Exo planet theory | Teen Ink

Exo planet theory

December 2, 2012
By charlottek SILVER, Snohomish, Washington
charlottek SILVER, Snohomish, Washington
6 articles 3 photos 5 comments

Favorite Quote:
"Imagination will often carry us to worlds that never were. But without it we go nowhere."
Carl Sagan

There is said to be at least 1 exo planet for each of the billions of stars in the Milky Way Galaxy. The first exo-planet, or planet that orbits a star other then the Sun, was discovered all the way back in 1995 and since then the amount of exo-planets have increased dramatically. These planets are found mainly by watching the star it orbits. There is a specific kind of dip in the light as the planet transits its host star.
For some of the stars, there are planets that have been found in a habitable zone, the so called ‘Goldilocks Zone’. There life may exist, where there could be liquid water and days and nights and breathable atmospheres. Unfortunately, a few of these planets have been found tidally locked, when one face is always facing the star, where its orbit time is the same as the time it takes to turn on its axis, like the Earth’s Moon. That would leave one side broiling hot and the other freezing cold. Thus life could only exist on the terminator, and even then it would be extremely fragile and not likely to sustain itself for a long period of time.

There are other planets that they have speculated to be completely covered in water. Others are covered in water ice, or perhaps some other element. Many of these exo planets are found to have extreme weather as well, such as when they are tidally locked and have strange weather circumstances. Or they can have a major greenhouse effect, such as on Venus. Or they can have no atmosphere, or no solid surface, or no liquid on the surface.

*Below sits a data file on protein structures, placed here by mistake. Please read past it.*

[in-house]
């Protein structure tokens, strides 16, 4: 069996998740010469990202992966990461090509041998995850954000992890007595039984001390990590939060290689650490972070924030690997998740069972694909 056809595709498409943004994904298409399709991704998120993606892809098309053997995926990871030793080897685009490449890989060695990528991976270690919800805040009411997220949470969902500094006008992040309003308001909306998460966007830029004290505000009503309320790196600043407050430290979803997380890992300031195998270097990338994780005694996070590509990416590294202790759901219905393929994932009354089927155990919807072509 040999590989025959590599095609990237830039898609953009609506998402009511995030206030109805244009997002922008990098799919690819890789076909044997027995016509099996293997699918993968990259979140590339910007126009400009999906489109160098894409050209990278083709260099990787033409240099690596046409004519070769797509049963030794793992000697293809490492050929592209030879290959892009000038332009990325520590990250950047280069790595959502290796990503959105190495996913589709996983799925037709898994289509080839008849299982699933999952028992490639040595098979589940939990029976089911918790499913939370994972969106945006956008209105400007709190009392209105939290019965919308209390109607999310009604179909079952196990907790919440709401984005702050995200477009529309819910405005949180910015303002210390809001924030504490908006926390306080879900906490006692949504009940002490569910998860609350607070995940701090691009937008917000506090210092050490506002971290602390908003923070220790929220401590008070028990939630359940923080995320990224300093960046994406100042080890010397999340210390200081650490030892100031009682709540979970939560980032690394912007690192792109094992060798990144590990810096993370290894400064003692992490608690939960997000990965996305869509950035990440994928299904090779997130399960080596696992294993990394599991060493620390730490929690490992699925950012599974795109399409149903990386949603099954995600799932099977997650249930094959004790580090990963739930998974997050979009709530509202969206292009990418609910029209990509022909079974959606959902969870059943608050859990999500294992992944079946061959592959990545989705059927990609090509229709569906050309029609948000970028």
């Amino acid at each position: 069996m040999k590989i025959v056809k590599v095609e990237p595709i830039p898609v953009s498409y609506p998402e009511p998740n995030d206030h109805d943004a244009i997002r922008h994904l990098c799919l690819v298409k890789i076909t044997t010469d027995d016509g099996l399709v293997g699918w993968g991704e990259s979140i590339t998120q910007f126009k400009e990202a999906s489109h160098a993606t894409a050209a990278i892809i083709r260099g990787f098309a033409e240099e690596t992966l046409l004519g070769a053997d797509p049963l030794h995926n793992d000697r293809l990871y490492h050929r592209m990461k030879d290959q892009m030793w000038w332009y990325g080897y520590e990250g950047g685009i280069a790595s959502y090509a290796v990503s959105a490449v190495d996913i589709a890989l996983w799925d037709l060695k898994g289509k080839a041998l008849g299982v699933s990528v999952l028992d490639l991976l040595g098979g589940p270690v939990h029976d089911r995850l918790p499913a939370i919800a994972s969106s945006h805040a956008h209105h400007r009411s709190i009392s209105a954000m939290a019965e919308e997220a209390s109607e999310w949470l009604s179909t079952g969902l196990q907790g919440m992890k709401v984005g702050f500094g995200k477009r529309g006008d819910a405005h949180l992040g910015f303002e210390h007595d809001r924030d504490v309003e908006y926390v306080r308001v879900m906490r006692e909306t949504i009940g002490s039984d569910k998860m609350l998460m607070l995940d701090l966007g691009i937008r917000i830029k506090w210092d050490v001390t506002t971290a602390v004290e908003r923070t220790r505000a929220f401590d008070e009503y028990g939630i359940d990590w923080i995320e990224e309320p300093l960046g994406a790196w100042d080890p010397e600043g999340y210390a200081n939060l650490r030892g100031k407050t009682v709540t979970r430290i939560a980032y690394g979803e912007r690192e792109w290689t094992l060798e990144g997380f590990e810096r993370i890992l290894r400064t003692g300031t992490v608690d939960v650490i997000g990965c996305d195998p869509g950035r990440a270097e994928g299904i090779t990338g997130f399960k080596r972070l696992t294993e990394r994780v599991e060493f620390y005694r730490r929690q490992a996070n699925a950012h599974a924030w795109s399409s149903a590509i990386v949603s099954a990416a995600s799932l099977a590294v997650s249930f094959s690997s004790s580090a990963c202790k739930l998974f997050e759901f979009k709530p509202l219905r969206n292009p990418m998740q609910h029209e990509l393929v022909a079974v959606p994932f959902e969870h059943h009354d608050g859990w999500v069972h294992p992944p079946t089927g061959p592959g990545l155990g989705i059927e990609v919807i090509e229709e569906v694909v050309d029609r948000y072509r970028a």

Also, many of these exo-planets orbit close to their star, for the majority of planet harboring stars that we know of are red dwarfs, and give off little heat. But most of these planets are gas planets, like Jupiter, but most are larger than that.

It is very possible that, with the many exo-planets that we have discovered so far, that we could discover a habitable or inhabited planet, and that would cause a breakthrough in science. Everyone believes, and I am one, that we cannot be alone, that our small speck of dust in this vast ocean of space could not be the only living world.

The amount of planets are astounding, considering that people once thought that planets were unique. They are not, as we have now discovered. There are thousands, millions, billions, even in our own galaxy! Who is to say about the billions of galaxies that we know of! The universe is vast in size, so vast that one cannot comprehend it or fully understand it no matter how hard they try.